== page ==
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Jobs in construction continue strong growth

30
May

Jobs in construction continue strong growth

Industry added 33,000 net new jobs in April

According to Associated Builders and Contractors (ABC) analysis of data from the U.S. Bureau of Labor Statistics, the future looks bright for jobs in construction. The industry had 256,000 more jobs in March then it had the year before, representing a 3.5 percent increase. With 33,000 net new jobs added to the industry again in April, construction unemployment is now at a record low.

Downturn fading fast

There are other positive signs across the broader economy. Nonresidential employment added 32,400 net new jobs in April, although the nonresidential building sub-segment added just 400 net new jobs. Nonresidential specialty trade contractors led the segment, adding 22,100 net new jobs compared to March and 114,300 net new jobs year over year.

Overall, the construction industry unemployment rate fell to 4.7 percent, down 2.2 percentage points from the same time last year, which represents the lowest April rate since the series began in the year 2000. The national unemployment rate for all industries fell to 3.6 percent in April.

“Many economists are predicting a recession in 2020 or 2021,” said ABC Chief Economist Anirban Basu. “While that’s possible, the case for an economic downturn over the next 12 to 18 months is fading fast. The nation has added jobs in 103 consecutive months and the unemployment rate is at its lowest level since 1969. With inflation and interest rates low, the cost of capital remains suppressed, helping to induce ongoing spending growth among companies, consumers and governments alike. Corporate earnings remain strong, and today’s employment report indicates that many remain firmly in growth mode.”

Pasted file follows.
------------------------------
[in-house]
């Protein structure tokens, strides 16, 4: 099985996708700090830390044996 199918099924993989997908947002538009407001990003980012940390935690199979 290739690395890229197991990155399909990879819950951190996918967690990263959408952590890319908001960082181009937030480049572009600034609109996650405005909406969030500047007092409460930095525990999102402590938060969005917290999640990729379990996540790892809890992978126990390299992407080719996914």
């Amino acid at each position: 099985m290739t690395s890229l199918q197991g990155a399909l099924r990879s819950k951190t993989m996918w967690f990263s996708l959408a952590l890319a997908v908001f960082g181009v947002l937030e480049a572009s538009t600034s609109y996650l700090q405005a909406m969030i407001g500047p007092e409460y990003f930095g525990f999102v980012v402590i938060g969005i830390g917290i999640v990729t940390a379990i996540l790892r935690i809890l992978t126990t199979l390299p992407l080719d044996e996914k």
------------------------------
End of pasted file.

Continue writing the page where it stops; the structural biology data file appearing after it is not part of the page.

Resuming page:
Bernard M. Markstein, president and chief economist of Markstein Advisors, who conducted the analysis for ABC, noted that in March, construction unemployment decreased in 49 states on a year-over-year basis, the first time on record that all but one state saw declines. (Nebraska was the only outlier with a slight increase from 5.1 percent unemployment in March 2018 to 5.3 percent in March 2019.)

For construction firms, the report is “consistent with lengthy backlog, continued expansion in consumer outlays, growing demand for office and other forms of space and steady demand for construction services,” said Basu.

The challenge for the industry will be the struggle to identify and afford talent as the average hourly earnings for construction employees increased by 0.4 percent from March to April, approximately twice the rate of growth observed across all industries.

This is why The Associated General Contractors of America is urging federal officials to include initiatives to expand career and technical education in any infrastructure bills.

“With overall unemployment now at the lowest level in nearly 50 years, contractors are having an ever harder time finding workers with or without construction experience,” said Ken Simonson, AGC’s chief economist. “Average pay in construction is more than 10 percent higher than in the private sector as a whole, but job openings in the industry keep climbing.”

Come RebuildSoCal

Opportunities abound as careers in construction grow in Southern California. Consider a career in construction. Here’s information on training and apprenticeships to get you started.

Source: Associated Builders and Contractors, Inc.

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